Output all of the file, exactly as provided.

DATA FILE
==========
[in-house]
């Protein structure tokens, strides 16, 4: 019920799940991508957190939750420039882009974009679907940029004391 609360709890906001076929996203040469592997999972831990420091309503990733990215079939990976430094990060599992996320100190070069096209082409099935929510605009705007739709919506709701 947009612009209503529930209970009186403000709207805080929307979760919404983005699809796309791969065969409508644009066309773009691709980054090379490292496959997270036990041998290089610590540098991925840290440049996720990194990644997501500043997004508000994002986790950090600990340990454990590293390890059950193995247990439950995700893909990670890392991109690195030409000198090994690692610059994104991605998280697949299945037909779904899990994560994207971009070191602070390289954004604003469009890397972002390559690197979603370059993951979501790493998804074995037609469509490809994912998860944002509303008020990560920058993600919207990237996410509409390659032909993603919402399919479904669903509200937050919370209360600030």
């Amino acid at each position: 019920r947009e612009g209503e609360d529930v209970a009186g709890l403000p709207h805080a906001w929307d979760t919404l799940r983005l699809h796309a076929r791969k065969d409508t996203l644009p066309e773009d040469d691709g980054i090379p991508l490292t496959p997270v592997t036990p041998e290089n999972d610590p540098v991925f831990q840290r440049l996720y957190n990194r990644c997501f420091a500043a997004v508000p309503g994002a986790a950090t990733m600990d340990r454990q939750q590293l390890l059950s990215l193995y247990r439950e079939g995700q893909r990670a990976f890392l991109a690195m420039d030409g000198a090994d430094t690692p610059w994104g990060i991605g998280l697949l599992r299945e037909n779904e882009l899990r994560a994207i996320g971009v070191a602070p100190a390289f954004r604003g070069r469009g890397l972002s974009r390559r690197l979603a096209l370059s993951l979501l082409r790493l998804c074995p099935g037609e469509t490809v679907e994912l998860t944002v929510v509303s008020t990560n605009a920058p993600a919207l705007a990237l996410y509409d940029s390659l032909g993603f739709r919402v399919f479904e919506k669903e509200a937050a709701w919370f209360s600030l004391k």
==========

[in-house]
């Protein structure tokens, strides 16, 4: 019920799940991508957190939750420039882009974009679907940029004391 609360709890906001076929996203040469592997999972831990420091309503990733990215079939990976430094990060599992996320100190070069096209082409099935929510605009705007739709919506709701 947009612009209503529930209970009186403000709207805080929307979760919404983005699809796309791969065969409508644009066309773009691709980054090379490292496959997270036990041998290089610590540098991925840290440049996720990194990644997501500043997004508000994002986790950090600990340990454990590293390890059950193995247990439950995700893909990670890392991109690195030409000198090994690692610059994104991605998280697949299945037909779904899990994560994207971009070191602070390289954004604003469009890397972002390559690197979603370059993951979501790493998804074995037609469509490809994912998860944002509303008020990560920058993600919207990237996410509409390659032909993603919402399919479904669903509200937050919370209360600030």
């Amino acid at each position: 019920r947009e612009g209503e609360d529930v209970a009186g709890l403000p709207h805080a906001w929307d979760t919404l799940r983005l699809h796309a076929r791969k065969d409508t996203l644009p066309e773009d040469d691709g980054i090379p991508l490292t496959p997270v592997t036990p041998e290089n999972d610590p540098v991925f831990q840290r440049l996720y957190n990194r990644c997501f420091a500043a997004v508000p309503g994002a986790a950090t990733m600990d340990r454990q939750q590293l390890l059950s990215l193995y247990r439950e079939g995700q893909r990670a990976f890392l991109a690195m420039d030409g000198a090994d430094t690692p610059w994104g990060i991605g998280l697949l599992r299945e037909n779904e882009l899990r994560a994207i996320g971009v070191a602070p100190a390289f954004r604003g070069r469009g890397l972002s974009r390559r690197l979603a096209l370059s993951l979501l082409r790493l998804c074995p099935g037609e469509t490809v679907e994912l998860t944002v929510v509303s008020t990560n605009a920058p993600a919207l705007a990237l996410y509409d940029s390659l032909g993603f739709r919402v399919f479904e919506k669903e509200a937050a709701w919370f209360s600030l004391k």